Event-driven generic hooks for Swift

In this article I am going to show you how to implement a basic event processing system for your modular Swift application.

Design patterns

Dependencies, protocols and types

When we write Swift, we can import frameworks and other third party libraries. It's quite natural, just think about Foundation, UIKit or nowadays it's more likely SwiftUI, but there are many other dependencies that we can use. Even when we don't import anything we usually create separate structures or classes to build smaller components instead of one gigantic spaghetti-like file, function or whatever. Consider the following example:

struct NameProvider {
    func getName() -> String { "John Doe" }
}


struct App {
    let provider = NameProvider()
    
    func run() {
        let name = provider.getName()
        print("Hello \(name)!")
    }
}

let app = App()
app.run()

It shows us the basics of the separation of concerns principle. The App struct the representation of our main application, which is a simple "Hello World!" app, with a twist. The name is not hardcoded into the App object, but it's coming from a NameProvider struct.

The thing that you should notice is that we've created a static dependency between the App and the NameProvider object here. We don't have to import a framework to create a dependency, these objects are in the same namespace, but still the application will always require the NameProvider type at compilation time. This is not bad, but sometimes it's not what we really want.

How can we solve this? Wait I have an idea, let's create a protocol! 😃

import Foundation

struct MyNameProvider: NameProvider {
    func getName() -> String { "John Doe" }
}


protocol NameProvider {
    func getName() -> String
}

struct App {
    let provider: NameProvider
    
    func run() {
        let name = provider.getName()
        print("Hello \(name)!")
    }
}

let provider = MyNameProvider()
let app = App(provider: provider)
app.run()

Oh no, this just made our entire codebase a bit harder to understand, also didn't really solved anything, because we still can't compile our application without the MyNameProvider dependency. That class must be part of the package no matter how many protocols we create. Of course we could move the NameProvider protocol into a standalone Swift package, then we could create another package for the protocol implementation that relies on that one, then use both as a dependency when we build our application, but hey isn't this getting a little bit complicated? 🤔

What did we gain here? First of all we overcomplicated a really simple thing. On the other hand, we eliminated an actual dependency from the App struct itself. That's a great thing, because now we could create a mock name provider and test our application instance with that, we can inject any kind of Swift object into the app that conforms to the NameProvider protocol.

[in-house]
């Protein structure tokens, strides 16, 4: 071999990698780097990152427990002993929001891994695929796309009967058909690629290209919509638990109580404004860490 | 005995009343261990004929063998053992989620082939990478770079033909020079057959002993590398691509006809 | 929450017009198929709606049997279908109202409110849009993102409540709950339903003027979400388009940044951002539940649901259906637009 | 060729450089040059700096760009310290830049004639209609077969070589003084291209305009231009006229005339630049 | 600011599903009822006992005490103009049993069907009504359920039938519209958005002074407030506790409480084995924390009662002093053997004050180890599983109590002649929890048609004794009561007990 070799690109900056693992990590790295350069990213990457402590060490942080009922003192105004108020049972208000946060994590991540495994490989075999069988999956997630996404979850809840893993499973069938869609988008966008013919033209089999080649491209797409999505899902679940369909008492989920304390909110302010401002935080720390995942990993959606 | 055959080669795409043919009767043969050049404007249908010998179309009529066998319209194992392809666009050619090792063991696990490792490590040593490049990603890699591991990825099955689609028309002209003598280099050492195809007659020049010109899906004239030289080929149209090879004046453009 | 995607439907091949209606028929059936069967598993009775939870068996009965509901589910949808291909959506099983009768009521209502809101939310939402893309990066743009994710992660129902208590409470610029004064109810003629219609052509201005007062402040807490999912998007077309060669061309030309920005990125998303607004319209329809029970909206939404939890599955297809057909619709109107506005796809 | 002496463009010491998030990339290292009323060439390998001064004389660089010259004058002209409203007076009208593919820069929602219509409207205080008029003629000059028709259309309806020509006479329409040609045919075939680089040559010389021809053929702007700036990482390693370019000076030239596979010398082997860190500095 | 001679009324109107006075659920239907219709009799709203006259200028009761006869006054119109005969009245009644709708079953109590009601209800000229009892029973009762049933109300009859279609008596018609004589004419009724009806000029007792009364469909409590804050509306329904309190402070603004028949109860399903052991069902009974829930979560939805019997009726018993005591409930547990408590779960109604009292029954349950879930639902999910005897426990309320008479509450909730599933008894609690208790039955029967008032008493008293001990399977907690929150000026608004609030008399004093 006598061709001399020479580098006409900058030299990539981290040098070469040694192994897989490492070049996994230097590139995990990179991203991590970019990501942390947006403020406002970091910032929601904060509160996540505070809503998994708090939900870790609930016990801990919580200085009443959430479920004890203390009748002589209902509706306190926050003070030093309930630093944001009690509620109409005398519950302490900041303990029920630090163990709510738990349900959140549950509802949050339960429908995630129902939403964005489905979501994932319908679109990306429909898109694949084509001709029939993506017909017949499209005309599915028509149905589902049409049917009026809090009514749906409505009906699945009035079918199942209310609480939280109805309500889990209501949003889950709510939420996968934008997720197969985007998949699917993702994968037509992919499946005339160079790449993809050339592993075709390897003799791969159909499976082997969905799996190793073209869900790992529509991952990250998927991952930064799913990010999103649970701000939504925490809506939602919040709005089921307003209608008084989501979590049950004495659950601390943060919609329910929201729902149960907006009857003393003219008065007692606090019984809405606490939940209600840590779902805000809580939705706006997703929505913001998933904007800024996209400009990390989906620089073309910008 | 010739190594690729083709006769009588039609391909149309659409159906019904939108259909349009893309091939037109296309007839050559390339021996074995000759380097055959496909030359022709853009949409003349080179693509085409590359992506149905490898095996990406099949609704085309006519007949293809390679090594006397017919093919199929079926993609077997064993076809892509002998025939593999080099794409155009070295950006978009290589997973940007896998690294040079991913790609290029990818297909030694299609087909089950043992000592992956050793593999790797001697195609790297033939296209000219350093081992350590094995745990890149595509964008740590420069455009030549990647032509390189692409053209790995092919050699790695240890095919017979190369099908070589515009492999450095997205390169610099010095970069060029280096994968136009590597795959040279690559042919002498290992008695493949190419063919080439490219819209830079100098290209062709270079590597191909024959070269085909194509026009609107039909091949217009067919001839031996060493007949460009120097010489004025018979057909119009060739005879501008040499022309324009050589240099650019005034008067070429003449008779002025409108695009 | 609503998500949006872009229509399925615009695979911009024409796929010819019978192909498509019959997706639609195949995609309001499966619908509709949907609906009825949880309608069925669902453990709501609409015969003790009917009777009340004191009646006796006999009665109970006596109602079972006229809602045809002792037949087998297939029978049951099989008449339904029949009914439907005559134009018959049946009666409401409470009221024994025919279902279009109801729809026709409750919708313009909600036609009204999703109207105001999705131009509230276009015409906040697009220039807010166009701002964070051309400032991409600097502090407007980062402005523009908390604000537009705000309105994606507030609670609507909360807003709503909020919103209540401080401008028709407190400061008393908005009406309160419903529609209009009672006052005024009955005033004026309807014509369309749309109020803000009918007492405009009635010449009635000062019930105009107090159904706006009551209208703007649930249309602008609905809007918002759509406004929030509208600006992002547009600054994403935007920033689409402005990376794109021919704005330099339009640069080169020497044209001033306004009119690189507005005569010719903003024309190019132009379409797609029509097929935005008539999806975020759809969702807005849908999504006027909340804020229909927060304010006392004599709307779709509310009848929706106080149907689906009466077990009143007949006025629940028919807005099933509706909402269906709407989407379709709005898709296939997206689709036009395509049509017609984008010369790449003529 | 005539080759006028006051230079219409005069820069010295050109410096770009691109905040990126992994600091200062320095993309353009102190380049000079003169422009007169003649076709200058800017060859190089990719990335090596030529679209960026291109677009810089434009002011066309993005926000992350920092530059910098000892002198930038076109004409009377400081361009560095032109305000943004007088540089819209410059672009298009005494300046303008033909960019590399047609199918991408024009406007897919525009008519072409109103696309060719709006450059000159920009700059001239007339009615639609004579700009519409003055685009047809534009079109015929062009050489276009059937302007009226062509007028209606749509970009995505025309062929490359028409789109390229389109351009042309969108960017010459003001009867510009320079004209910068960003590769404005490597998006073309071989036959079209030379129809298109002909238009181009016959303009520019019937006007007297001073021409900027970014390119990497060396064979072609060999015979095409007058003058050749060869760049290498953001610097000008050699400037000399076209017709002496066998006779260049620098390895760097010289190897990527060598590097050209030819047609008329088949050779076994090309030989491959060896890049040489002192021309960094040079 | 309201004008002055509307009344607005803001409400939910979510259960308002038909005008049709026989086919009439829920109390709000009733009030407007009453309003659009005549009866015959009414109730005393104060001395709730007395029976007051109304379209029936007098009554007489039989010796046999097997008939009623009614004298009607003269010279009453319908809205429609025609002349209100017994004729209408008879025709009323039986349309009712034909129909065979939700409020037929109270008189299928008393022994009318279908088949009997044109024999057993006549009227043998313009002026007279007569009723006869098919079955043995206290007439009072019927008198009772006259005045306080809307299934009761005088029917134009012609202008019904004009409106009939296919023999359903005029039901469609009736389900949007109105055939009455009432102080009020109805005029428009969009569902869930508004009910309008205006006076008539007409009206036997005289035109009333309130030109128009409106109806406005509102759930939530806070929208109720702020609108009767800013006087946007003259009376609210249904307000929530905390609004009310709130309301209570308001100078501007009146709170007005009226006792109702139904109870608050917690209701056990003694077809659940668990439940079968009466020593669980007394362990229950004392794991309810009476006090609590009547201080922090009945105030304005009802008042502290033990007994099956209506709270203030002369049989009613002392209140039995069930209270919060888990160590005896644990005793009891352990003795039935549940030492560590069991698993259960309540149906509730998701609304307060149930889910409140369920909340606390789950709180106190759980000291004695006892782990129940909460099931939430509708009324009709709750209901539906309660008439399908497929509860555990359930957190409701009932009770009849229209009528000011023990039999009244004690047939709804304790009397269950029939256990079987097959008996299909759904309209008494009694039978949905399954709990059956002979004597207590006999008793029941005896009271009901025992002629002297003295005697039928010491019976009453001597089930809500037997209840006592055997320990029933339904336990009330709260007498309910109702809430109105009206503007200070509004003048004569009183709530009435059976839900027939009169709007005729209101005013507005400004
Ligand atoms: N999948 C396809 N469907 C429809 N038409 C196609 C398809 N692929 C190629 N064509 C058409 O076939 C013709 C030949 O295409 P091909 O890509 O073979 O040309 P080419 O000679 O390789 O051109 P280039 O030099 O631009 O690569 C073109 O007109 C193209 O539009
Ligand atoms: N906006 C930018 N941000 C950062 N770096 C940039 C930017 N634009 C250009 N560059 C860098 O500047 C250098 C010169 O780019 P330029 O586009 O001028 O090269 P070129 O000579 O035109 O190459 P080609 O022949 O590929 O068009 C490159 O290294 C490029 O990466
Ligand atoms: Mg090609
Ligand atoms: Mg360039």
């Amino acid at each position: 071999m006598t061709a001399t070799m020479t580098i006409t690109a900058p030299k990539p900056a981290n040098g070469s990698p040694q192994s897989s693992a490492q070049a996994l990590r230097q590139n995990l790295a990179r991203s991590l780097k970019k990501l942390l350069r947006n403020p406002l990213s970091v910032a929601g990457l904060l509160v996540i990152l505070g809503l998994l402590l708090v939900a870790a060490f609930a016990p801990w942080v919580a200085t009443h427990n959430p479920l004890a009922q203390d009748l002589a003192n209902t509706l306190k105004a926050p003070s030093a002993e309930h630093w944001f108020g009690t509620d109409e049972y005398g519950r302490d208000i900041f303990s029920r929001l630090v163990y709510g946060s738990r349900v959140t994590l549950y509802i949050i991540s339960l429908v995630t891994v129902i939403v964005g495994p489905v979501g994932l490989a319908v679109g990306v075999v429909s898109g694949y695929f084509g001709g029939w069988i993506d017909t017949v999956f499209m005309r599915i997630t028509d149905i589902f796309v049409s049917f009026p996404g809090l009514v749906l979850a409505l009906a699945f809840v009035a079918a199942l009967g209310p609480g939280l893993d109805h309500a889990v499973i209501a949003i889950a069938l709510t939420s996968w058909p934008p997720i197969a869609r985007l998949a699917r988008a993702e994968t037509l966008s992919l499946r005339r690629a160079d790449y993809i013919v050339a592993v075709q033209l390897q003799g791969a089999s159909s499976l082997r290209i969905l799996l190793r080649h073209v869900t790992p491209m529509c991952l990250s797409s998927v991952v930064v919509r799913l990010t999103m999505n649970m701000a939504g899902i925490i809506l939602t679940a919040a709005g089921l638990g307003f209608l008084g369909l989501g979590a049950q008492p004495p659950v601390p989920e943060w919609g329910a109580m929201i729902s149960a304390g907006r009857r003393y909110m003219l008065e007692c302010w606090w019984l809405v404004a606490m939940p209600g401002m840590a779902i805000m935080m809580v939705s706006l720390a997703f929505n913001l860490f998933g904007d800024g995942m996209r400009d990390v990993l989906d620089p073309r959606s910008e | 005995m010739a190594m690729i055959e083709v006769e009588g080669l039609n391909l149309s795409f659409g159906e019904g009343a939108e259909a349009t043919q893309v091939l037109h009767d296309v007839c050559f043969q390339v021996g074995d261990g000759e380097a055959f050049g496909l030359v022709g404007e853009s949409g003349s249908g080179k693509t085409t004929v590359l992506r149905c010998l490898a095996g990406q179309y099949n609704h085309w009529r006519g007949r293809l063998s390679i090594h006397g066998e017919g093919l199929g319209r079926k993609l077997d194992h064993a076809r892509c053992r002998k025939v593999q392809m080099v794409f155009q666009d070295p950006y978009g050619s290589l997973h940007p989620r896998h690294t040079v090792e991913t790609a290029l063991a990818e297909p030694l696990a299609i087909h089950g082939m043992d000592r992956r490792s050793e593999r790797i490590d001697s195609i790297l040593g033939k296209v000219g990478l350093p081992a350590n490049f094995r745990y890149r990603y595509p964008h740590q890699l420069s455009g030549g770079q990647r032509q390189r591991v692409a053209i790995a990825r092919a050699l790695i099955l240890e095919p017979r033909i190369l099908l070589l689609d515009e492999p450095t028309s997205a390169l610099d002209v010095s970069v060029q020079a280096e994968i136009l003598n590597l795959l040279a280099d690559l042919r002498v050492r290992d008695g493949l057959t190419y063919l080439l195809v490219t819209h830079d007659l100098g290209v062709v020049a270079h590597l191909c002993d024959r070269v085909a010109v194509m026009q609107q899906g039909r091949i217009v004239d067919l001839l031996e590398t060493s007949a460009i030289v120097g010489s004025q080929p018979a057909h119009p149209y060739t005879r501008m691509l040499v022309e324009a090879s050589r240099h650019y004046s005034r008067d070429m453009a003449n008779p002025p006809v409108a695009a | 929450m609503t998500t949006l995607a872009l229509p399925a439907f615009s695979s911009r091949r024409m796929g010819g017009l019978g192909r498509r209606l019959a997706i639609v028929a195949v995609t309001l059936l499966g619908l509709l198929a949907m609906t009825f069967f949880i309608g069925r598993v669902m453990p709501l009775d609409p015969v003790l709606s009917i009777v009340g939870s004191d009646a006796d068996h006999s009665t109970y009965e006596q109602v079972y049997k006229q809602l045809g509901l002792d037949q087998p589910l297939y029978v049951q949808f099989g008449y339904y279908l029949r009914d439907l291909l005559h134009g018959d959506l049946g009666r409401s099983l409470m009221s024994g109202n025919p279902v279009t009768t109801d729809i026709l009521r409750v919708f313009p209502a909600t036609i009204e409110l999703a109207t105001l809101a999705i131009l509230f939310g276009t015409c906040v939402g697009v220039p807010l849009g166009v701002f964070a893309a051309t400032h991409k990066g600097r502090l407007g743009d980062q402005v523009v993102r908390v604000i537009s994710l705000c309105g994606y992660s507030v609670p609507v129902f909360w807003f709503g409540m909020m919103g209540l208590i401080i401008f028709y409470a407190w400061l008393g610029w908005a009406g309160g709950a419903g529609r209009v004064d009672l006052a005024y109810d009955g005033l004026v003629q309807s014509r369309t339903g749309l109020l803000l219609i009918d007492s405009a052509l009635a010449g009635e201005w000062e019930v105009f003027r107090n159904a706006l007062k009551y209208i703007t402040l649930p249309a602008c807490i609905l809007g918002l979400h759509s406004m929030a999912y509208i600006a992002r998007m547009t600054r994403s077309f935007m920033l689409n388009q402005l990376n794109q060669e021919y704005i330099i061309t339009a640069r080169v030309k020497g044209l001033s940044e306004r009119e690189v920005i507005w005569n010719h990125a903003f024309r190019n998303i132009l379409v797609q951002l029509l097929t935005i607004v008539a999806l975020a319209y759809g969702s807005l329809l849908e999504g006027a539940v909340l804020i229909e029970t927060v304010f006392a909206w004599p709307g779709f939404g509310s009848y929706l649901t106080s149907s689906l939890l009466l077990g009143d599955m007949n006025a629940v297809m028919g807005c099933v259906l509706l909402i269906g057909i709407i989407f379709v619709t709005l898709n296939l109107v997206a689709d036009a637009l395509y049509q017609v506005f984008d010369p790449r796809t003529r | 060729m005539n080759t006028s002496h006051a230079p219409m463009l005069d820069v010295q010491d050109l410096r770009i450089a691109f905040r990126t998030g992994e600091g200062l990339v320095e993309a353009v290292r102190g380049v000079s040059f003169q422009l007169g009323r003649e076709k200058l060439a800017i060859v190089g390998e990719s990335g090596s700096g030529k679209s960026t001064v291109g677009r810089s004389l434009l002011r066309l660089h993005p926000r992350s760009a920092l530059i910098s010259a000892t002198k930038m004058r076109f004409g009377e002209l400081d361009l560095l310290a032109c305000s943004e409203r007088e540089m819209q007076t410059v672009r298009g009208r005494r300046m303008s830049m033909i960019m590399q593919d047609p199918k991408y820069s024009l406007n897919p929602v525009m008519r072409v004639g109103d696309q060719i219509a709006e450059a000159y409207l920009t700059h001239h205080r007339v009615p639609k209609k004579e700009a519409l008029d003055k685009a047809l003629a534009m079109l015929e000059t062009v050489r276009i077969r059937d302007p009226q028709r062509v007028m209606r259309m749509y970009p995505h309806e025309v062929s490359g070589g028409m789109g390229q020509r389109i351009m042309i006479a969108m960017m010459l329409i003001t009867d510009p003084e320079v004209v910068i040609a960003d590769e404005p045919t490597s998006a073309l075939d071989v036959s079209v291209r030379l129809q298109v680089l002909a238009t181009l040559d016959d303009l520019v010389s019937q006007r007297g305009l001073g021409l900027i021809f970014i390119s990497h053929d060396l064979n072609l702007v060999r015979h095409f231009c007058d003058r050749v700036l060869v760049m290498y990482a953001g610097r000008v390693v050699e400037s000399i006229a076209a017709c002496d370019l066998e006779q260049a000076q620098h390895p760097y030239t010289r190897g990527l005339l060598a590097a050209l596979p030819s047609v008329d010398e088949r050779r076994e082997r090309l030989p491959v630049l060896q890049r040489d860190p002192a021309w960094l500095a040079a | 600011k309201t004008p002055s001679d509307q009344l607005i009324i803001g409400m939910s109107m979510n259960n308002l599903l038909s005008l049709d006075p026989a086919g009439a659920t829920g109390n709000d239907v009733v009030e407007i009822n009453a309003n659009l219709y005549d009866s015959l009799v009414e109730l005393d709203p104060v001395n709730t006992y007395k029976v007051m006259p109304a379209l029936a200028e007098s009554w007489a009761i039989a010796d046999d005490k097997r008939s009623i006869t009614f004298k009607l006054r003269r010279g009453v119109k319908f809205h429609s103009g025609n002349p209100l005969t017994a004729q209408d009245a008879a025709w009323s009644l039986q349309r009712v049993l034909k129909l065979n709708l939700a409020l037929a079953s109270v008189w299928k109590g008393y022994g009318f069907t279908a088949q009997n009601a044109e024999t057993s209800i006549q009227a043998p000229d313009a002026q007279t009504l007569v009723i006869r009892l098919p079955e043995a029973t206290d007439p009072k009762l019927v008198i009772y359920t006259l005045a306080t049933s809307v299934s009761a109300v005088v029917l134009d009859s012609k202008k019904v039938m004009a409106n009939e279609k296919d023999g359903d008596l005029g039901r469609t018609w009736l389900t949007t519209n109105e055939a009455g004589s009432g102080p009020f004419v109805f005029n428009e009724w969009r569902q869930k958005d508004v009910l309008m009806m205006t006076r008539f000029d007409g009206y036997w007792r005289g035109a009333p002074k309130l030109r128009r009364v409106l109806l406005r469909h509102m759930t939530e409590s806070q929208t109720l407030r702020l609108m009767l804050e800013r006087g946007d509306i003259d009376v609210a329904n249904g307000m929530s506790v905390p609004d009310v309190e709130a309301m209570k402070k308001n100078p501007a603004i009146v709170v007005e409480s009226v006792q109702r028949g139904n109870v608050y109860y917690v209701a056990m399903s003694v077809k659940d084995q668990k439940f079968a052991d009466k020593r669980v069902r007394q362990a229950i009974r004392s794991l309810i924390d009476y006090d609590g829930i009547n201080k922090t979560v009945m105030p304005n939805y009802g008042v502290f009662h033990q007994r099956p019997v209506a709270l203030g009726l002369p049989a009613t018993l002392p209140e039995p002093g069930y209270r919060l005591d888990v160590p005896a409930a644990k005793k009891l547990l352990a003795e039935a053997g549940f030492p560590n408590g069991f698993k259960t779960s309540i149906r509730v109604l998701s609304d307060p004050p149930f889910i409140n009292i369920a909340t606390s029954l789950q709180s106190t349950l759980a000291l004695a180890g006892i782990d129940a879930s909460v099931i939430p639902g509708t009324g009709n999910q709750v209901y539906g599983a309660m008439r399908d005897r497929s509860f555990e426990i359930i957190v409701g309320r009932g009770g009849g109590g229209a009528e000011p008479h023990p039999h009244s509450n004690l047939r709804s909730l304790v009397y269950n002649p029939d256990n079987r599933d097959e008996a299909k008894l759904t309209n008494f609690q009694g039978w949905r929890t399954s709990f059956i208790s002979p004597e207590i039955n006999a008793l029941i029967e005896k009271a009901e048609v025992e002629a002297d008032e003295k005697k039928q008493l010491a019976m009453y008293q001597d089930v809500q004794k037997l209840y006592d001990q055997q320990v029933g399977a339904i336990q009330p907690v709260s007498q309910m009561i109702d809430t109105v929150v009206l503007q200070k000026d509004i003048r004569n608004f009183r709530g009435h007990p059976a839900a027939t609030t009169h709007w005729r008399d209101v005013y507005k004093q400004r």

Can we change the provider at runtime? Well, yes, that's also possible we could define the provider as a variable and alter its value later on, but there's one thing that we can't solve with this approach. We can't move out the provider reference from the application itself. 😳

Event-driven architecture

The EDA design pattern allows us to create loosely coupled software components and services without forming an actual dependency between the participants. Consider the following alternative:

struct MyNameProvider {
    func getName(_: HookArguments) -> String { "John Doe" }
}

struct App {

    func run() {
        guard let name: String = hooks.invoke("name-event") else {
            fatalError("Someone must provide a name-event handler.")
        }
        print("Hello \(name)!")
    }
}

let hooks = HookStorage()

let provider = MyNameProvider()
hooks.register("name-event", use: provider.getName)

let app = App()
app.run()

Don't try to compile this yet, there are some additional things that we'll need to implement, but first I am going to explain this snippet step-by-step. The MyNameProvider struct getName function signature changed a bit, because in an event-driven world we need a unified function signature to handle all kind of scenarios. Fortunately we don't have to erease the return type to Any thanks to the amazing generic support in Swift. This HookArguments type will be just an alias for a dictionary that has String keys and it can have Any value.

Now inside the App struct we call-out for the hook system and invoke an event with the "name-event" name. The invoke method is a function with a generic return type, it actually returns an optional generic value, hence the guard statement with the explicit String type. Long story short, we call something that can return us a String value, in other words we fire the name event. 🔥

The very last part is the setup, first we need to initialize our hook system that will store all the references for the event handlers. Next we create a provider and register our handler for the given event, finally we make the app and run everything.